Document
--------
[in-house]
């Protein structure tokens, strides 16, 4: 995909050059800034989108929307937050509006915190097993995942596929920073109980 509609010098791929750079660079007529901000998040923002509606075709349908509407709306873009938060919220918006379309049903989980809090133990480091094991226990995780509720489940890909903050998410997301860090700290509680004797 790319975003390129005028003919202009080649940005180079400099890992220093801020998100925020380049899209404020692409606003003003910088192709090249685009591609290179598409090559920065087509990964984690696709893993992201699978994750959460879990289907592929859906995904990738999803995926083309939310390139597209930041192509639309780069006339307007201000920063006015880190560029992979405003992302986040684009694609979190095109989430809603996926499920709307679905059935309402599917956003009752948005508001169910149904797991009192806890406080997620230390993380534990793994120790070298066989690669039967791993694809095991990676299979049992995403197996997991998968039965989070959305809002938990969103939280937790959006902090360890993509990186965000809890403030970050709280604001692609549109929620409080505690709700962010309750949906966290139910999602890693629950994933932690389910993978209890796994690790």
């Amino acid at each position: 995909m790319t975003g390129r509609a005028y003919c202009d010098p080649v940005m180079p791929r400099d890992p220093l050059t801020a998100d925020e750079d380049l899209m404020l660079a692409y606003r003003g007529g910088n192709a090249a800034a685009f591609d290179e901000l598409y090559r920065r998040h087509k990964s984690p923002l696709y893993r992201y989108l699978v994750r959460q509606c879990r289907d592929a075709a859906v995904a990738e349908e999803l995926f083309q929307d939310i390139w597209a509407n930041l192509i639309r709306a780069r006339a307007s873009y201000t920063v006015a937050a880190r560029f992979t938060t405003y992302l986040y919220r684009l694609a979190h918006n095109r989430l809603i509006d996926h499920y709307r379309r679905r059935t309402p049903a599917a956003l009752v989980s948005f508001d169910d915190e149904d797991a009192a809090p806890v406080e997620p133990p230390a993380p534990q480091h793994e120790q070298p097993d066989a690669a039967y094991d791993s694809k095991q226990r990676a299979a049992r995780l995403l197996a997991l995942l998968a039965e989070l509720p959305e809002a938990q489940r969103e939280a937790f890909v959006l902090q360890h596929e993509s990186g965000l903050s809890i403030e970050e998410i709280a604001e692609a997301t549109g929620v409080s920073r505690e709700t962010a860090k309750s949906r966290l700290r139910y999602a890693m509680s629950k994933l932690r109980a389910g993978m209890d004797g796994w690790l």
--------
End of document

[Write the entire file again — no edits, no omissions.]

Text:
[in-house]
């Protein structure tokens, strides 16, 4: 995909050059800034989108929307937050509006915190097993995942596929920073109980 509609010098791929750079660079007529901000998040923002509606075709349908509407709306873009938060919220918006379309049903989980809090133990480091094991226990995780509720489940890909903050998410997301860090700290509680004797 790319975003390129005028003919202009080649940005180079400099890992220093801020998100925020380049899209404020692409606003003003910088192709090249685009591609290179598409090559920065087509990964984690696709893993992201699978994750959460879990289907592929859906995904990738999803995926083309939310390139597209930041192509639309780069006339307007201000920063006015880190560029992979405003992302986040684009694609979190095109989430809603996926499920709307679905059935309402599917956003009752948005508001169910149904797991009192806890406080997620230390993380534990793994120790070298066989690669039967791993694809095991990676299979049992995403197996997991998968039965989070959305809002938990969103939280937790959006902090360890993509990186965000809890403030970050709280604001692609549109929620409080505690709700962010309750949906966290139910999602890693629950994933932690389910993978209890796994690790």
């Amino acid at each position: 995909m790319t975003g390129r509609a005028y003919c202009d010098p080649v940005m180079p791929r400099d890992p220093l050059t801020a998100d925020e750079d380049l899209m404020l660079a692409y606003r003003g007529g910088n192709a090249a800034a685009f591609d290179e901000l598409y090559r920065r998040h087509k990964s984690p923002l696709y893993r992201y989108l699978v994750r959460q509606c879990r289907d592929a075709a859906v995904a990738e349908e999803l995926f083309q929307d939310i390139w597209a509407n930041l192509i639309r709306a780069r006339a307007s873009y201000t920063v006015a937050a880190r560029f992979t938060t405003y992302l986040y919220r684009l694609a979190h918006n095109r989430l809603i509006d996926h499920y709307r379309r679905r059935t309402p049903a599917a956003l009752v989980s948005f508001d169910d915190e149904d797991a009192a809090p806890v406080e997620p133990p230390a993380p534990q480091h793994e120790q070298p097993d066989a690669a039967y094991d791993s694809k095991q226990r990676a299979a049992r995780l995403l197996a997991l995942l998968a039965e989070l509720p959305e809002a938990q489940r969103e939280a937790f890909v959006l902090q360890h596929e993509s990186g965000l903050s809890i403030e970050e998410i709280a604001e692609a997301t549109g929620v409080s920073r505690e709700t962010a860090k309750s949906r966290l700290r139910y999602a890693m509680s629950k994933l932690r109980a389910g993978m209890d004797g796994w690790l």